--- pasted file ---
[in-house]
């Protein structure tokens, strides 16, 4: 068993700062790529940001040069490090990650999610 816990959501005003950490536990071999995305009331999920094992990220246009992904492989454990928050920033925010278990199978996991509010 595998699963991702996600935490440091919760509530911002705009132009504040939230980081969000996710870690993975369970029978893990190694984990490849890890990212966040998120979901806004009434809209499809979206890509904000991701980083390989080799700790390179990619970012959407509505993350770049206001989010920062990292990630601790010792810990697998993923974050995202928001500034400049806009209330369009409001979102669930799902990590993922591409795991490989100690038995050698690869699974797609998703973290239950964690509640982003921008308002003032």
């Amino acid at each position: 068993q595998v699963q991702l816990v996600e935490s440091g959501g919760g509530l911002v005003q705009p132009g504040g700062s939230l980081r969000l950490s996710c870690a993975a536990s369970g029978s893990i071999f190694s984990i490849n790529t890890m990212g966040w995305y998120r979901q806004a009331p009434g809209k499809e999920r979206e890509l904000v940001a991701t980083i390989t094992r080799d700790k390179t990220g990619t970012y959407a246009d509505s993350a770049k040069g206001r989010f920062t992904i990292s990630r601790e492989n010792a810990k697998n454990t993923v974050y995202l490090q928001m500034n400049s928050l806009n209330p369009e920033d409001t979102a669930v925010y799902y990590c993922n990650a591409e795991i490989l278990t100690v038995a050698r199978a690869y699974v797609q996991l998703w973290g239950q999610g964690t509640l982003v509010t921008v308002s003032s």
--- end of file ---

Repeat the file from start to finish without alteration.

[in-house]
């Protein structure tokens, strides 16, 4: 068993700062790529940001040069490090990650999610 816990959501005003950490536990071999995305009331999920094992990220246009992904492989454990928050920033925010278990199978996991509010 595998699963991702996600935490440091919760509530911002705009132009504040939230980081969000996710870690993975369970029978893990190694984990490849890890990212966040998120979901806004009434809209499809979206890509904000991701980083390989080799700790390179990619970012959407509505993350770049206001989010920062990292990630601790010792810990697998993923974050995202928001500034400049806009209330369009409001979102669930799902990590993922591409795991490989100690038995050698690869699974797609998703973290239950964690509640982003921008308002003032």
């Amino acid at each position: 068993q595998v699963q991702l816990v996600e935490s440091g959501g919760g509530l911002v005003q705009p132009g504040g700062s939230l980081r969000l950490s996710c870690a993975a536990s369970g029978s893990i071999f190694s984990i490849n790529t890890m990212g966040w995305y998120r979901q806004a009331p009434g809209k499809e999920r979206e890509l904000v940001a991701t980083i390989t094992r080799d700790k390179t990220g990619t970012y959407a246009d509505s993350a770049k040069g206001r989010f920062t992904i990292s990630r601790e492989n010792a810990k697998n454990t993923v974050y995202l490090q928001m500034n400049s928050l806009n209330p369009e920033d409001t979102a669930v925010y799902y990590c993922n990650a591409e795991i490989l278990t100690v038995a050698r199978a690869y699974v797609q996991l998703w973290g239950q999610g964690t509640l982003v509010t921008v308002s003032s």